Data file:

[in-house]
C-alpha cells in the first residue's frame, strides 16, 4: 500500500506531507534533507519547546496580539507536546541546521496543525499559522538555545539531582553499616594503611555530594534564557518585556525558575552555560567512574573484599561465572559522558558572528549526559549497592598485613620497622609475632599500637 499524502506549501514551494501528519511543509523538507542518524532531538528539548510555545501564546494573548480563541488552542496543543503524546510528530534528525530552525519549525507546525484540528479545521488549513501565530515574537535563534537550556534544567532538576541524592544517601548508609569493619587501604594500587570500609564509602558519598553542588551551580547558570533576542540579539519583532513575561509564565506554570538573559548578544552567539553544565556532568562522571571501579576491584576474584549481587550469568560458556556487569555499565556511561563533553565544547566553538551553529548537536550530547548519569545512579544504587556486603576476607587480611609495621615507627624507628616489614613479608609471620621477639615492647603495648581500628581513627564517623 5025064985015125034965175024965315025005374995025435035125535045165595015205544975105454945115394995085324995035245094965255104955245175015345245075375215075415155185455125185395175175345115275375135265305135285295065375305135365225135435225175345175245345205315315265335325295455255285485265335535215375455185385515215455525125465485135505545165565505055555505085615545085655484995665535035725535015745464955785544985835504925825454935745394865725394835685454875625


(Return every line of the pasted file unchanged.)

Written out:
[in-house]
C-alpha cells in the first residue's frame, strides 16, 4: 500500500506531507534533507519547546496580539507536546541546521496543525499559522538555545539531582553499616594503611555530594534564557518585556525558575552555560567512574573484599561465572559522558558572528549526559549497592598485613620497622609475632599500637 499524502506549501514551494501528519511543509523538507542518524532531538528539548510555545501564546494573548480563541488552542496543543503524546510528530534528525530552525519549525507546525484540528479545521488549513501565530515574537535563534537550556534544567532538576541524592544517601548508609569493619587501604594500587570500609564509602558519598553542588551551580547558570533576542540579539519583532513575561509564565506554570538573559548578544552567539553544565556532568562522571571501579576491584576474584549481587550469568560458556556487569555499565556511561563533553565544547566553538551553529548537536550530547548519569545512579544504587556486603576476607587480611609495621615507627624507628616489614613479608609471620621477639615492647603495648581500628581513627564517623 5025064985015125034965175024965315025005374995025435035125535045165595015205544975105454945115394995085324995035245094965255104955245175015345245075375215075415155185455125185395175175345115275375135265305135285295065375305135365225135435225175345175245345205315315265335325295455255285485265335535215375455185385515215455525125465485135505545165565505055555505085615545085655484995665535035725535015745464955785544985835504925825454935745394865725394835685454875625